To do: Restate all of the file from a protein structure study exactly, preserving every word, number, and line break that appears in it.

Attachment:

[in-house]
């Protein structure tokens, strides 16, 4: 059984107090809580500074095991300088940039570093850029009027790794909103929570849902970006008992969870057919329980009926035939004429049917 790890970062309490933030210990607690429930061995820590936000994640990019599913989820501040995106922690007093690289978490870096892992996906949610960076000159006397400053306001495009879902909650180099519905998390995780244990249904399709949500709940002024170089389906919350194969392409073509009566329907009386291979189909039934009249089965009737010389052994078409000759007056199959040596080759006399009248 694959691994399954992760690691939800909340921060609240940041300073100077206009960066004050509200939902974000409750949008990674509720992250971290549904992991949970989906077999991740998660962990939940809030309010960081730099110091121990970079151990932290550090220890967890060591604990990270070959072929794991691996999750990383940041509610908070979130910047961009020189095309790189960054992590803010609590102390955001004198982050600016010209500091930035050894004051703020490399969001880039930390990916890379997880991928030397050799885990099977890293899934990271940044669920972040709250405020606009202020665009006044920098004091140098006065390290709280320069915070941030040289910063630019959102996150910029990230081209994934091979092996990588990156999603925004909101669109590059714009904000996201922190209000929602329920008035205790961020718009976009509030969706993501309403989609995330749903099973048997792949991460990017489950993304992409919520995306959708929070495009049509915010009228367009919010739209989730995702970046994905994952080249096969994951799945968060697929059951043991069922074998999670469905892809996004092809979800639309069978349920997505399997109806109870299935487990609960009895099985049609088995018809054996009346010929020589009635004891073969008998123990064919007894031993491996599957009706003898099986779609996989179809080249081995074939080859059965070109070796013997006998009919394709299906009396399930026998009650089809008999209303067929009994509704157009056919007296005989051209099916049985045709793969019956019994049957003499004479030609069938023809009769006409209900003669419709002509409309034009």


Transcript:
[in-house]
């Protein structure tokens, strides 16, 4: 059984107090809580500074095991300088940039570093850029009027790794909103929570849902970006008992969870057919329980009926035939004429049917 790890970062309490933030210990607690429930061995820590936000994640990019599913989820501040995106922690007093690289978490870096892992996906949610960076000159006397400053306001495009879902909650180099519905998390995780244990249904399709949500709940002024170089389906919350194969392409073509009566329907009386291979189909039934009249089965009737010389052994078409000759007056199959040596080759006399009248 694959691994399954992760690691939800909340921060609240940041300073100077206009960066004050509200939902974000409750949008990674509720992250971290549904992991949970989906077999991740998660962990939940809030309010960081730099110091121990970079151990932290550090220890967890060591604990990270070959072929794991691996999750990383940041509610908070979130910047961009020189095309790189960054992590803010609590102390955001004198982050600016010209500091930035050894004051703020490399969001880039930390990916890379997880991928030397050799885990099977890293899934990271940044669920972040709250405020606009202020665009006044920098004091140098006065390290709280320069915070941030040289910063630019959102996150910029990230081209994934091979092996990588990156999603925004909101669109590059714009904000996201922190209000929602329920008035205790961020718009976009509030969706993501309403989609995330749903099973048997792949991460990017489950993304992409919520995306959708929070495009049509915010009228367009919010739209989730995702970046994905994952080249096969994951799945968060697929059951043991069922074998999670469905892809996004092809979800639309069978349920997505399997109806109870299935487990609960009895099985049609088995018809054996009346010929020589009635004891073969008998123990064919007894031993491996599957009706003898099986779609996989179809080249081995074939080859059965070109070796013997006998009919394709299906009396399930026998009650089809008999209303067929009994509704157009056919007296005989051209099916049985045709793969019956019994049957003499004479030609069938023809009769006409209900003669419709002509409309034009």